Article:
The coach also acknowledged the difference in numbers between Gronk and Bavaro (e.g. 68 receiving TDs for Gronk vs. 39 for Bavaro) to “different era, different game.”
One play in particular defines Bavaro, and I urge you to check it out. On Dec. 1, 1986, Bavaro caught a short pass from Phil Simms, and what happened after that was rather astonishing. He somehow tacked on 20-plus yards while dragging upward of seven — swear to God — 49ers with him, one being Hall of Famer Ronnie Lott. It does give you some idea of Bavaro’s greatness.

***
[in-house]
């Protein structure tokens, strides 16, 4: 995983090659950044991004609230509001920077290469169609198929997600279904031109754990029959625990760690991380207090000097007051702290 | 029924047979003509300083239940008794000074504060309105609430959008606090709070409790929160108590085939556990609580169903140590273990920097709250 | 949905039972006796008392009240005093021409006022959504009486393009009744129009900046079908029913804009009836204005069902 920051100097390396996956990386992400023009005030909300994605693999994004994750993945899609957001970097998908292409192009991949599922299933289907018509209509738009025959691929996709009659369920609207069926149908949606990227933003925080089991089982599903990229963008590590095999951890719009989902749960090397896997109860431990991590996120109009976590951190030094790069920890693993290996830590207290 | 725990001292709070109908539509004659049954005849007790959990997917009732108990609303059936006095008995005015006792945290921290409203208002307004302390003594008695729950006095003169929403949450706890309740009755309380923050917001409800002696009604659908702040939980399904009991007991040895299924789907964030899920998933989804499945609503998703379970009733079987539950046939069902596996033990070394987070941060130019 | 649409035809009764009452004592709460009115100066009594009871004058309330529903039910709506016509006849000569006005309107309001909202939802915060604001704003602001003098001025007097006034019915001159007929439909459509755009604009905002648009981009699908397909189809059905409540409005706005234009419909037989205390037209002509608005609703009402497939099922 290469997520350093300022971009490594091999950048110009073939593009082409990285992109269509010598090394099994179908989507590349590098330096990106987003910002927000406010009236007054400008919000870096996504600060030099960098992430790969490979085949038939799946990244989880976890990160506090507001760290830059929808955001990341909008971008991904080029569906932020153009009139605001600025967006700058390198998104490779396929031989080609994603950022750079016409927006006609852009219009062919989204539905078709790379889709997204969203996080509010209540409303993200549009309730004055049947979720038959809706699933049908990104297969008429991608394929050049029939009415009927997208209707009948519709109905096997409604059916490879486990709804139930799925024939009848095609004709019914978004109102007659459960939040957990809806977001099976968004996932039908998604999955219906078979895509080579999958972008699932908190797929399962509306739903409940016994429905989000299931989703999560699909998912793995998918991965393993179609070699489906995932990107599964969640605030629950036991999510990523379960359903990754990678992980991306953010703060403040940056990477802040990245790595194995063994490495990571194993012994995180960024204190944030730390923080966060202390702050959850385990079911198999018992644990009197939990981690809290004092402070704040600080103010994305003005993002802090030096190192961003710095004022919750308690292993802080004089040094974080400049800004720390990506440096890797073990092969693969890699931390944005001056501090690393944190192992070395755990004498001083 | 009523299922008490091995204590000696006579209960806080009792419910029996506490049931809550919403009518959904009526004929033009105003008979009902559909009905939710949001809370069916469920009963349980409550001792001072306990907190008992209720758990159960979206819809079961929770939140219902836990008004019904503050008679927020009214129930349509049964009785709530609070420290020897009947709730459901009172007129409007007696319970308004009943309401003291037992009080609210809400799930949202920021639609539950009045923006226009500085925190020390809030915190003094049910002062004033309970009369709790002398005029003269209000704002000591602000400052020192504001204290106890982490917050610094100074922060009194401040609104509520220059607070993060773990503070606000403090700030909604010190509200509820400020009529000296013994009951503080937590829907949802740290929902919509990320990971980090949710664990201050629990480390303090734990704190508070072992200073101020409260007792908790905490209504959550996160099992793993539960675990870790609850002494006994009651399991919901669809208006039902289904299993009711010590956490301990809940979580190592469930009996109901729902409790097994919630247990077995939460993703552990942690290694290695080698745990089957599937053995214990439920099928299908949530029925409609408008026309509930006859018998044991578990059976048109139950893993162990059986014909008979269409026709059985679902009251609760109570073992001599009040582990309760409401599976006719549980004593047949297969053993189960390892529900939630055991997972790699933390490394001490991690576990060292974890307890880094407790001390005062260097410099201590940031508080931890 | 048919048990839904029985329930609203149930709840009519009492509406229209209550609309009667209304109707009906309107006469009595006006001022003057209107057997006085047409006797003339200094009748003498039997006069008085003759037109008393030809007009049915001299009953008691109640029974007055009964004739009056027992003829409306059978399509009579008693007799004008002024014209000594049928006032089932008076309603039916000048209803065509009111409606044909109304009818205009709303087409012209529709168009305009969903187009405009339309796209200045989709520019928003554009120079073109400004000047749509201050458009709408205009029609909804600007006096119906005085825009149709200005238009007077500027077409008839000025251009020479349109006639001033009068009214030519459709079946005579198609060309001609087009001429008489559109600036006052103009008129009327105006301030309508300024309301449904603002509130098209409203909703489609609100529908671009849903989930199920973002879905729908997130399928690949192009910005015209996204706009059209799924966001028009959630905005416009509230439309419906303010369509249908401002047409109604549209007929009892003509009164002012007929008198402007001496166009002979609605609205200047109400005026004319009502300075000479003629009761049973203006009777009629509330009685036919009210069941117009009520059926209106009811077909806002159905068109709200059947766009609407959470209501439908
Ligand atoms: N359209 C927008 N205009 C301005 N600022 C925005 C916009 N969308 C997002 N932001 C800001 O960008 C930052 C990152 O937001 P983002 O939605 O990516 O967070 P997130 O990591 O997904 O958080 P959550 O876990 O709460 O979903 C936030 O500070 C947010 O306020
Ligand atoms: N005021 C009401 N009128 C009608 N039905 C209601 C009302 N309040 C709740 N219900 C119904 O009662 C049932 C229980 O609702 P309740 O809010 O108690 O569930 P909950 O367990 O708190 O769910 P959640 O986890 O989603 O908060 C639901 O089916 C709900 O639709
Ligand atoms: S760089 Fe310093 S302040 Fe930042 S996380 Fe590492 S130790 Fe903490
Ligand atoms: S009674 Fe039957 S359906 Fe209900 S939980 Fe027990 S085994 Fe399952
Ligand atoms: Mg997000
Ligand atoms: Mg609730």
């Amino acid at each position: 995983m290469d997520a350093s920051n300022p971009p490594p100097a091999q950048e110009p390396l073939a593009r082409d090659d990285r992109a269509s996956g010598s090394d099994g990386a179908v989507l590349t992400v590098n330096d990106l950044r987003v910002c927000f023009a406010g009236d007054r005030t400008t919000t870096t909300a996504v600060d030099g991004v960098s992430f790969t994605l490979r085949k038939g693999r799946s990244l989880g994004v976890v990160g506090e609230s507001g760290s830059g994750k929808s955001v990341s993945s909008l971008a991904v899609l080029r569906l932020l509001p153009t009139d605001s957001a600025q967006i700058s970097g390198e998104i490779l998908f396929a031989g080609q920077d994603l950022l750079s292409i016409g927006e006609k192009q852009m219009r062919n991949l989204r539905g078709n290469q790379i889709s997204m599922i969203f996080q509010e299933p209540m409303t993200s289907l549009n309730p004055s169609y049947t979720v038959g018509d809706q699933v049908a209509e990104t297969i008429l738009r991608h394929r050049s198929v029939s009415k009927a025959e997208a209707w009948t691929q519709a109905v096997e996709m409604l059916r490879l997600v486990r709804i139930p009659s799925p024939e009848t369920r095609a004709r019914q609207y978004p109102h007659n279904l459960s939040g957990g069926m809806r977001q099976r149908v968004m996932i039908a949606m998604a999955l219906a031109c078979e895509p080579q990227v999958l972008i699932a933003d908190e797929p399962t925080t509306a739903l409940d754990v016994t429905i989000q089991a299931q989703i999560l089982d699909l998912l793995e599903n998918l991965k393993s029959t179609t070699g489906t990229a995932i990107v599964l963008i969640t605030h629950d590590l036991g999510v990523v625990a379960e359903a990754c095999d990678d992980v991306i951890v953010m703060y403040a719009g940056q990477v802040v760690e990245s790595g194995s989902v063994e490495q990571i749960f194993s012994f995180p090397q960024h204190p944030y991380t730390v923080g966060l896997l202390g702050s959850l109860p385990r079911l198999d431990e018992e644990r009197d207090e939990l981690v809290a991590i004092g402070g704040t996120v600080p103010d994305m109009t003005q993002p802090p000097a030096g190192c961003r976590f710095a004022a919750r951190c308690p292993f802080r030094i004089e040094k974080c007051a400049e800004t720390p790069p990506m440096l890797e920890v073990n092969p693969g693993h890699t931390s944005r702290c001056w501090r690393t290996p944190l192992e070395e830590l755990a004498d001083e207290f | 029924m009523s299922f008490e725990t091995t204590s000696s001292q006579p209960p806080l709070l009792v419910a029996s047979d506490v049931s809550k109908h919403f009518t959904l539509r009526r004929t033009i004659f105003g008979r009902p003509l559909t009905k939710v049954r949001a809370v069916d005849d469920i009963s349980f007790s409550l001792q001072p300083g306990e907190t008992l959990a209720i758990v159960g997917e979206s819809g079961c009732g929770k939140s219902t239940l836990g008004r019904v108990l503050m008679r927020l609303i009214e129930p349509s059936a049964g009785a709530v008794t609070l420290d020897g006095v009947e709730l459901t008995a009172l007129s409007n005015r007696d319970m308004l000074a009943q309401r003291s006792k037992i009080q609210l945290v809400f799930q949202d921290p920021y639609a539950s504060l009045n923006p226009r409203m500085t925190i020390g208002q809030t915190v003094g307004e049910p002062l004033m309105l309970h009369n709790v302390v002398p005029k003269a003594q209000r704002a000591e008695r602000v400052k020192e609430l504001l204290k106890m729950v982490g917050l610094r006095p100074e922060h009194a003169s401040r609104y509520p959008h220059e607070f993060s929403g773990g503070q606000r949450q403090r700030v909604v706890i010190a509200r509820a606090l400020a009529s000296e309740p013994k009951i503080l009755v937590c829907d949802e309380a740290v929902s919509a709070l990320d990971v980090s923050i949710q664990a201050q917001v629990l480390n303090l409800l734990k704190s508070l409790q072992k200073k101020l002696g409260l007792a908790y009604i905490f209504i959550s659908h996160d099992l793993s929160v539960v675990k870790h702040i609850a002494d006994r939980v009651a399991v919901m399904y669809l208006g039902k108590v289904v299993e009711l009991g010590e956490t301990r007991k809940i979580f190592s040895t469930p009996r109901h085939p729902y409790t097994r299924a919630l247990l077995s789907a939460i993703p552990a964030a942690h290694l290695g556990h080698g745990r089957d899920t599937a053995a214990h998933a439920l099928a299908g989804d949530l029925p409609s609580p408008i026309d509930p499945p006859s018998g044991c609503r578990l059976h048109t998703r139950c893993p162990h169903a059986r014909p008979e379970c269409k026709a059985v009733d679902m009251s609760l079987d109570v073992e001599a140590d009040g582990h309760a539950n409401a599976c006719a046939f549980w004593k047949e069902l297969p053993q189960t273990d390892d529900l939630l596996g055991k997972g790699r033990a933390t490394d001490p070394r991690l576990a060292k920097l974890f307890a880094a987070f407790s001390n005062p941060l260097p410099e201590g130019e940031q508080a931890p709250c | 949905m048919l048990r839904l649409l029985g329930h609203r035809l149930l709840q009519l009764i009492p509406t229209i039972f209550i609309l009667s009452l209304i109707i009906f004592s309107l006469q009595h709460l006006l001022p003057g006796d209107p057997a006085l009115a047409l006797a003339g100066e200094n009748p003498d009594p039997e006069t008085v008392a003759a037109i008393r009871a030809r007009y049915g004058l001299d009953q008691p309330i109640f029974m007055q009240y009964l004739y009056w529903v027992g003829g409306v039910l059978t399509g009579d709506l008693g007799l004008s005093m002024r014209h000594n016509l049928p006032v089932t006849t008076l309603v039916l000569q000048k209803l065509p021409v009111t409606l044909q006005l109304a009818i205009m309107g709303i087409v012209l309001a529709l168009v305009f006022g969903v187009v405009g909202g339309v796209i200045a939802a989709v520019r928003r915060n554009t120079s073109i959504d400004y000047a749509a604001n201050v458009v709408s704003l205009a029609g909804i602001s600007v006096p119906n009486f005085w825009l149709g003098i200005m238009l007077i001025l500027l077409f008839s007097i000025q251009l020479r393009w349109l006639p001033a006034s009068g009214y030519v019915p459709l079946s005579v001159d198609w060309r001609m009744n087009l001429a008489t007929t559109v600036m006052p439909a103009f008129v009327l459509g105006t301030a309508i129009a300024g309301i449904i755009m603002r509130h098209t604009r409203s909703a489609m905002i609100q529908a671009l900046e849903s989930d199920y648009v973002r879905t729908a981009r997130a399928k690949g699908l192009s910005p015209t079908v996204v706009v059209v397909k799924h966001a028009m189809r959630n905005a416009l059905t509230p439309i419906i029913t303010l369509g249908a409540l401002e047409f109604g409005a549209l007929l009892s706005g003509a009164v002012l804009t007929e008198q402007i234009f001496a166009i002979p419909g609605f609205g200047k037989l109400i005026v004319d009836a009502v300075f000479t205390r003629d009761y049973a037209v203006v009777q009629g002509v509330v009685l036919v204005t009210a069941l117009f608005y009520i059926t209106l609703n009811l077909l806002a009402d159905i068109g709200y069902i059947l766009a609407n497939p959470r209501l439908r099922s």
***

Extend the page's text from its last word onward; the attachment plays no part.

Mark Bavaro was the polar opposite of Rob Gronkowski in personality. I discovered that myself when he was an undergraduate at Notre Dame and I went to interview him as part of my then-job with Channel 5. He was a young man of very few words. Very few. Later on, he was a slightly older man of very few words. Very, very few. That never changed. He was neither a showman nor a pitchman. He was just a total football player and great teammate. His knee betrayed him and kept him from having the kind of career that winds up with someone giving a speech (in his case, a short one, I’m sure) in Canton, Ohio, on some hot July date.
But if Bill Belichick says Rob Gronkowski should be happy to be compared with Mark Bavaro, who needs the Hall of Fame?
Mark Bavaro. Remember the name.